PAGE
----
Polychlorinated biphenyls (PCBs) are persistent organic pollutants that are still routinely detected 30 years after their restriction in many countries. PCBs have been associated with several non-communicable diseases. They are best measured via human biomonitoring (HBM). The concentrations of six indicator PCBs (PCBs 28, 52, 101, 138, 153, and 180) were measured in the serum samples of 316 Lebanese students and employees from Saint Joseph University of Beirut, Lebanon, using gas chromatography coupled to an iron trap mass spectrometer detector. PCBs were detected in 56.3 to 59.2% of the serum samples. The sum of PCB (∑PCBs) levels ranged from <LOD to 338.84 ng/g lipids, with a geometric mean level of 10.34 ± 0.98 ng/g lipids. The major contributor to the ∑PCBs was PCB 180. In the present study, the levels were, in general, lower than the values observed in several Western and European countries. No association was found between age and concentration of any of the PCBs. In terms of risk for health, the highest levels were lower than critical limits such as HBM I and II values. We observed an inverted U-shaped association between levels of serum PCBs and the risk of overweight/obesity (OR = 2.140; CI = 1.095-4.185; p = 0.026). Regarding potential food contributors, we found no relation between PCB levels and fish consumption and a moderate relation with dairy product consumption (moderate consumers of dairy products had higher PCB levels compared to lower consumers) (16.92 ± 0.1/6.92 ± 0.12; p = 0.025). The present study is the first to provide information regarding PCB levels in a Lebanese population. Larger studies are required in order to estimate the PCB exposure parameters of the Lebanese population.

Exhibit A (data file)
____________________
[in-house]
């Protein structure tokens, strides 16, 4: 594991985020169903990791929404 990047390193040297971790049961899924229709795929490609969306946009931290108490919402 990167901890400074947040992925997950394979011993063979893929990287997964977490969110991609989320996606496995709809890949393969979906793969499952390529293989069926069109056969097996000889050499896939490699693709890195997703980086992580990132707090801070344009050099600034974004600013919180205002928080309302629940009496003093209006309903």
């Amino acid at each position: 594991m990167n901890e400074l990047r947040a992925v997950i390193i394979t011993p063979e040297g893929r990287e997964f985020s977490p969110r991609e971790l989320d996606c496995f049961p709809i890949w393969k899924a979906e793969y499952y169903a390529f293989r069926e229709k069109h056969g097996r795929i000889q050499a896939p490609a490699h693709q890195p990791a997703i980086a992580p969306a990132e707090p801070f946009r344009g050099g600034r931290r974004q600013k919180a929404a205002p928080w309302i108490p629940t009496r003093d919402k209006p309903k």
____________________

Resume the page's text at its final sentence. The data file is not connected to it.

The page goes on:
Keywords: Human biomonitoring; Lebanon; Persistent organic pollutants; Polychlorinated biphenyls.